In a provision intended for vulnerable people without health cover, it would offer comprehensive health coverage for poor adults who live in 12 states that have refused to expand their Medicaid programs, giving them subsidized access to private Obamacare plans. Many of these changes would expire after 2025, but millions more Americans would benefit from health coverage in the coming years.

Older Americans would benefit from a number of new benefits. Medicare would start covering hearing aids and audiology services in 2023. Medicare drug coverage would become stronger, reducing the total amount a patient would be asked to pay to 2,000 $ per year. And patients who need long-term care services would see new funding to enable them to receive that care. at home, instead of a retirement home.

Funding for home care is lower than the president’s original plan, however, and lawmakers have scrapped popular provisions that would have also added Medicare coverage for glasses and dental care.

For the first time, the government would have the power to regulate prices certain prescription drugs. Medicare would be allowed to negotiate directly with drug manufacturers on a subset of expensive drugs in the coming years. And drug makers would be prevented from raising the prices of their drugs more than the rate of inflation. The drug pricing provisions are less aggressive than an initial House proposal, but are still expected to have substantial effects over time.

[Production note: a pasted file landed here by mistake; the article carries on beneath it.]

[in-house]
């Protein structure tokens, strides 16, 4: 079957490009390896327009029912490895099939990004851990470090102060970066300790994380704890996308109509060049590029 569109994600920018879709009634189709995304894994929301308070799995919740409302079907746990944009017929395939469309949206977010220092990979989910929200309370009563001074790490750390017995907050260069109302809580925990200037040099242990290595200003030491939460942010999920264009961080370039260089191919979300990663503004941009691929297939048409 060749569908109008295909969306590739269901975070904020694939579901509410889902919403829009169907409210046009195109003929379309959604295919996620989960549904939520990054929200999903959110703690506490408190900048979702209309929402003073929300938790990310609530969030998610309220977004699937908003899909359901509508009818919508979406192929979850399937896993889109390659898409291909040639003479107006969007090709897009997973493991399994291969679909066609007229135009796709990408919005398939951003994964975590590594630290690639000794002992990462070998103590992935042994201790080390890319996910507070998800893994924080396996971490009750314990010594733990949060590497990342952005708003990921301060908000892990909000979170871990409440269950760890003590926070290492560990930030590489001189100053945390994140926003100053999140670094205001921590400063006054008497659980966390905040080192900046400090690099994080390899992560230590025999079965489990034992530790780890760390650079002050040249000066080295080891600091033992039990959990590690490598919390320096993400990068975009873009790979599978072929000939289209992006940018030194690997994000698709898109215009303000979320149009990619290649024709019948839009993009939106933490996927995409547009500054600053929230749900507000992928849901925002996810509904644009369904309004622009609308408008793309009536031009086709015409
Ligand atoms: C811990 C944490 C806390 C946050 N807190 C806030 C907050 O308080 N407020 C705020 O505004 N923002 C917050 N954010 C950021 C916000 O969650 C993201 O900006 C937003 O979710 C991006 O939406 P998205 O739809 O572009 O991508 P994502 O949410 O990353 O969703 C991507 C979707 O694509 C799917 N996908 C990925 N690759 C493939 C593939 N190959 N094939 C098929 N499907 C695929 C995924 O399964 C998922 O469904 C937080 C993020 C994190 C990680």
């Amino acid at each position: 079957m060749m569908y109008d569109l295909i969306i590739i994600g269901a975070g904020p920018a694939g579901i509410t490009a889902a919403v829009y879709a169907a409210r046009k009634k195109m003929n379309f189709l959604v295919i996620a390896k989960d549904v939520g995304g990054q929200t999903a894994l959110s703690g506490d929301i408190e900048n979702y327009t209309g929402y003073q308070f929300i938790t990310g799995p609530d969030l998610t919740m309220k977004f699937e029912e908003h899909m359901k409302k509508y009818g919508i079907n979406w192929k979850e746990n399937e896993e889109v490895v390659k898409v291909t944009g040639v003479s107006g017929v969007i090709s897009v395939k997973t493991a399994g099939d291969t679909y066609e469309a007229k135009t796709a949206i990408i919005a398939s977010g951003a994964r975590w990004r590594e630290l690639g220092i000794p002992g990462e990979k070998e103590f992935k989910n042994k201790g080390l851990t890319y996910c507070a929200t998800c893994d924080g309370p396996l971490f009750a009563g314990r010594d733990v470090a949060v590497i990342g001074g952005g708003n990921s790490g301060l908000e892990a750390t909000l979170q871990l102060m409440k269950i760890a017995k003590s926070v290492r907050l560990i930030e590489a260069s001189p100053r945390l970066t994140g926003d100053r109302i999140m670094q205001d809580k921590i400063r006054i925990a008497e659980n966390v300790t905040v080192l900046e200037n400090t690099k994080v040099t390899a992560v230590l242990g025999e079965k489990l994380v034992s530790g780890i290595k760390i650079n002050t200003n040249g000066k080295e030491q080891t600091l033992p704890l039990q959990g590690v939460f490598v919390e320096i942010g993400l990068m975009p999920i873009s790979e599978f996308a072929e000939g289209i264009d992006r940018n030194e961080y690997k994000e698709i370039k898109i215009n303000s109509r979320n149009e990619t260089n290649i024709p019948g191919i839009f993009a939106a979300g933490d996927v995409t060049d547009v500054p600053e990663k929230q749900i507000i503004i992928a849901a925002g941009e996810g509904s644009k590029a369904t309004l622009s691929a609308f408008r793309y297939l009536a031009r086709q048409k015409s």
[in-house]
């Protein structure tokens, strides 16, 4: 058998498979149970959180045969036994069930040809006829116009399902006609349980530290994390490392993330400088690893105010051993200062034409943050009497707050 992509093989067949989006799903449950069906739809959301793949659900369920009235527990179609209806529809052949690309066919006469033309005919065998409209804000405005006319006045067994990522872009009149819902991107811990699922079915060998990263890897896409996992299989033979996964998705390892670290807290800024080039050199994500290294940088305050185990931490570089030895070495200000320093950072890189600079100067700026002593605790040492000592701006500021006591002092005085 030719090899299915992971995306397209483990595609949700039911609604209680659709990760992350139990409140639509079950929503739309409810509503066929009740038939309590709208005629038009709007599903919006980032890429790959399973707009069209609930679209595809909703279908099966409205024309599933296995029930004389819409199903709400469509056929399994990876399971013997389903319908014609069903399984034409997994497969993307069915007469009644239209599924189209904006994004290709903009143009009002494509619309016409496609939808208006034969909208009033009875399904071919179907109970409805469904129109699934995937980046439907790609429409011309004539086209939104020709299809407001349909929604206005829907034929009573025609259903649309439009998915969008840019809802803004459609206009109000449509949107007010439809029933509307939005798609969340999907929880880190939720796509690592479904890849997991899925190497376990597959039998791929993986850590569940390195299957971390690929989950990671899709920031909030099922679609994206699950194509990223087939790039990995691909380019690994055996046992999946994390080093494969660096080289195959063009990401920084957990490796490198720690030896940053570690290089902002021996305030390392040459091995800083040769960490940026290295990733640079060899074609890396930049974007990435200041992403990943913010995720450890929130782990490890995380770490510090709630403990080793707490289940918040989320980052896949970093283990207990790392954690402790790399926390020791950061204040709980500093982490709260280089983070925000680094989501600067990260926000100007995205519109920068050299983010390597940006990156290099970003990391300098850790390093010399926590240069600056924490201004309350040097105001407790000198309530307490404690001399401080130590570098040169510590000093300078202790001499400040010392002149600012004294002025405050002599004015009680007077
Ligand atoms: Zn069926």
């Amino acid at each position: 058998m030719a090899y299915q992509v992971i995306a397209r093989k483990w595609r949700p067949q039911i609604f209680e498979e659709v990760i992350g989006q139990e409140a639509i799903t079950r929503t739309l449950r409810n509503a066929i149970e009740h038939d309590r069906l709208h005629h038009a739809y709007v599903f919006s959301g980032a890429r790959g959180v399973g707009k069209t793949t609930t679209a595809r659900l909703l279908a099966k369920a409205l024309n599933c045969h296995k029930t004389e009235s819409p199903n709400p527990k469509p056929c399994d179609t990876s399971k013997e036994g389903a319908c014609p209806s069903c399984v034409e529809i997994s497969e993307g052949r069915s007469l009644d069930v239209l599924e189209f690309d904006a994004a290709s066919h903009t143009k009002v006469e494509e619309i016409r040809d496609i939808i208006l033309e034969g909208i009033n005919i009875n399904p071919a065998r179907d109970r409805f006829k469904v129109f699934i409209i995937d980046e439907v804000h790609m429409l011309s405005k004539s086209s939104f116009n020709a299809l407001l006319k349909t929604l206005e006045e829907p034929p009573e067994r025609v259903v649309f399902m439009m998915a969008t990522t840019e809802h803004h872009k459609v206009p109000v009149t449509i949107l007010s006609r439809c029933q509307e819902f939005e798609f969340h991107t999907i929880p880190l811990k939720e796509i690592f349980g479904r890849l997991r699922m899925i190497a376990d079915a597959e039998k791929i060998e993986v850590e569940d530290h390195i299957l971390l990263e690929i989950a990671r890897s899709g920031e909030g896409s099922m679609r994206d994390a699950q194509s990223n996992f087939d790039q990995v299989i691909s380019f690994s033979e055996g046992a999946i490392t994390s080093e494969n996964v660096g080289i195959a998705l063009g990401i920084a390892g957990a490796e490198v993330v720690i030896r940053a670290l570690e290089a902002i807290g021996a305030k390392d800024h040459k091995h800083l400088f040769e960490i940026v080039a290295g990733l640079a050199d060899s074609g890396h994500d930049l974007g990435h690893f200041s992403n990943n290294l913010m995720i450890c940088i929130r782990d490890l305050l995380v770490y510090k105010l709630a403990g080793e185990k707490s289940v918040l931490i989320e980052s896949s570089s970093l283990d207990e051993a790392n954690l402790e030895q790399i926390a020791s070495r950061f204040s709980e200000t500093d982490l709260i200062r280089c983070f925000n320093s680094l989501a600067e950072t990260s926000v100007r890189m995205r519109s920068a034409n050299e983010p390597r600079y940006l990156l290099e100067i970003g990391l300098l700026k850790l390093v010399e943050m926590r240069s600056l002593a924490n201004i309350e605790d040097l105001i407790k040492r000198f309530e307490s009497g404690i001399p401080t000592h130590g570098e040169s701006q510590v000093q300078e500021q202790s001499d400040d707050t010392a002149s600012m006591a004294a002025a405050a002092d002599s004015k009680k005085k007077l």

Margot Sanger Katz

The legislation would extend the power of the Homeland Security Secretary to grant temporary status known as parole to undocumented migrants who have lived in the country for a decade, providing them with work permits and protecting them from deportation. Work permits would last for five years and then have to be renewed.

The proposal would include most undocumented immigrants who have lived continuously in the United States since before January 1, 2011 and could help between 7 and 8 million people. But significantly, the proposal does not create a new path to citizenship after such plans are disqualified under Senate rules.

The current bill essentially codifies an improved version of the Deferred Action Program for Childhood Arrivals, or DACA, introduced by President Barack Obama in 2012.

Sir. BidenThe plan would also attempt to address the backlog of the legal green card, releasing hundreds of thousands of visas dating back to 1992. that various administrations have not used, and make them available to immigrants who are currently caught in a bureaucratic quagmire.